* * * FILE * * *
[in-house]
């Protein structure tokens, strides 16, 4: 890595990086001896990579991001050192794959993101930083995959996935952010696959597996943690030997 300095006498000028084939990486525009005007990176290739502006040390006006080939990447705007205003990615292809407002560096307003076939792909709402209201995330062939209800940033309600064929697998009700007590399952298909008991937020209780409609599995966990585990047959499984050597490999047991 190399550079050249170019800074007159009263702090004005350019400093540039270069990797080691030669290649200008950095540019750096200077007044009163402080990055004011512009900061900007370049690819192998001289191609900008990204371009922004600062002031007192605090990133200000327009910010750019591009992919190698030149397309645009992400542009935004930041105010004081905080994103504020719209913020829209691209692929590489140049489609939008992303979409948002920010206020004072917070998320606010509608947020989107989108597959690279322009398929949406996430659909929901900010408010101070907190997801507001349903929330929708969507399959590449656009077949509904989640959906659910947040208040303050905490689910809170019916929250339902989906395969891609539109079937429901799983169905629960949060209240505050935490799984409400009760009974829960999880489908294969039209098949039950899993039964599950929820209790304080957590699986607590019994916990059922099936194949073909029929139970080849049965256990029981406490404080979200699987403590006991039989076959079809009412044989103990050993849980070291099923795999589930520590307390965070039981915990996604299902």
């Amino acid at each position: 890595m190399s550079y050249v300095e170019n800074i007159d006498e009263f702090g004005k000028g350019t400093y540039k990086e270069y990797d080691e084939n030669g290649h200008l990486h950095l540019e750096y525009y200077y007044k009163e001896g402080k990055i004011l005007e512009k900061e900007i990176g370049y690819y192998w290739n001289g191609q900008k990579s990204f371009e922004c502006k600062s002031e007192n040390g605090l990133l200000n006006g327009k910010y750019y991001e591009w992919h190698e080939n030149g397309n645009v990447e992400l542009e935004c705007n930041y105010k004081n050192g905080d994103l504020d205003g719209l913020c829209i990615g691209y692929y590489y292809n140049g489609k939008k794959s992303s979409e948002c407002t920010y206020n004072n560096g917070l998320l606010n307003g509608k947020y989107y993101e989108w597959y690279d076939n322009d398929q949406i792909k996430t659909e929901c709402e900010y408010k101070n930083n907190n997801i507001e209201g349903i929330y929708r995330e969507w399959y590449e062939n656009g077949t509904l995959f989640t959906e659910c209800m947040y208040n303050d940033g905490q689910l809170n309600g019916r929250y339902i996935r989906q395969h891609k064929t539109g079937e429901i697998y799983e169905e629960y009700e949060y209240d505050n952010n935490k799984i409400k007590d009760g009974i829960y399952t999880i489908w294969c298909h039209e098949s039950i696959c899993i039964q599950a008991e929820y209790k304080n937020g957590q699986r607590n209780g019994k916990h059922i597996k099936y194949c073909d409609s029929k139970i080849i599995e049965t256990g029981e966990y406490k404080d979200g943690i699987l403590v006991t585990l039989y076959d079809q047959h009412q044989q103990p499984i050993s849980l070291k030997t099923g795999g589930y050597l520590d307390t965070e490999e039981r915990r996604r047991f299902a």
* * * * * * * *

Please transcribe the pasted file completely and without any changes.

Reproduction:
[in-house]
């Protein structure tokens, strides 16, 4: 890595990086001896990579991001050192794959993101930083995959996935952010696959597996943690030997 300095006498000028084939990486525009005007990176290739502006040390006006080939990447705007205003990615292809407002560096307003076939792909709402209201995330062939209800940033309600064929697998009700007590399952298909008991937020209780409609599995966990585990047959499984050597490999047991 190399550079050249170019800074007159009263702090004005350019400093540039270069990797080691030669290649200008950095540019750096200077007044009163402080990055004011512009900061900007370049690819192998001289191609900008990204371009922004600062002031007192605090990133200000327009910010750019591009992919190698030149397309645009992400542009935004930041105010004081905080994103504020719209913020829209691209692929590489140049489609939008992303979409948002920010206020004072917070998320606010509608947020989107989108597959690279322009398929949406996430659909929901900010408010101070907190997801507001349903929330929708969507399959590449656009077949509904989640959906659910947040208040303050905490689910809170019916929250339902989906395969891609539109079937429901799983169905629960949060209240505050935490799984409400009760009974829960999880489908294969039209098949039950899993039964599950929820209790304080957590699986607590019994916990059922099936194949073909029929139970080849049965256990029981406490404080979200699987403590006991039989076959079809009412044989103990050993849980070291099923795999589930520590307390965070039981915990996604299902």
């Amino acid at each position: 890595m190399s550079y050249v300095e170019n800074i007159d006498e009263f702090g004005k000028g350019t400093y540039k990086e270069y990797d080691e084939n030669g290649h200008l990486h950095l540019e750096y525009y200077y007044k009163e001896g402080k990055i004011l005007e512009k900061e900007i990176g370049y690819y192998w290739n001289g191609q900008k990579s990204f371009e922004c502006k600062s002031e007192n040390g605090l990133l200000n006006g327009k910010y750019y991001e591009w992919h190698e080939n030149g397309n645009v990447e992400l542009e935004c705007n930041y105010k004081n050192g905080d994103l504020d205003g719209l913020c829209i990615g691209y692929y590489y292809n140049g489609k939008k794959s992303s979409e948002c407002t920010y206020n004072n560096g917070l998320l606010n307003g509608k947020y989107y993101e989108w597959y690279d076939n322009d398929q949406i792909k996430t659909e929901c709402e900010y408010k101070n930083n907190n997801i507001e209201g349903i929330y929708r995330e969507w399959y590449e062939n656009g077949t509904l995959f989640t959906e659910c209800m947040y208040n303050d940033g905490q689910l809170n309600g019916r929250y339902i996935r989906q395969h891609k064929t539109g079937e429901i697998y799983e169905e629960y009700e949060y209240d505050n952010n935490k799984i409400k007590d009760g009974i829960y399952t999880i489908w294969c298909h039209e098949s039950i696959c899993i039964q599950a008991e929820y209790k304080n937020g957590q699986r607590n209780g019994k916990h059922i597996k099936y194949c073909d409609s029929k139970i080849i599995e049965t256990g029981e966990y406490k404080d979200g943690i699987l403590v006991t585990l039989y076959d079809q047959h009412q044989q103990p499984i050993s849980l070291k030997t099923g795999g589930y050597l520590d307390t965070e490999e039981r915990r996604r047991f299902a």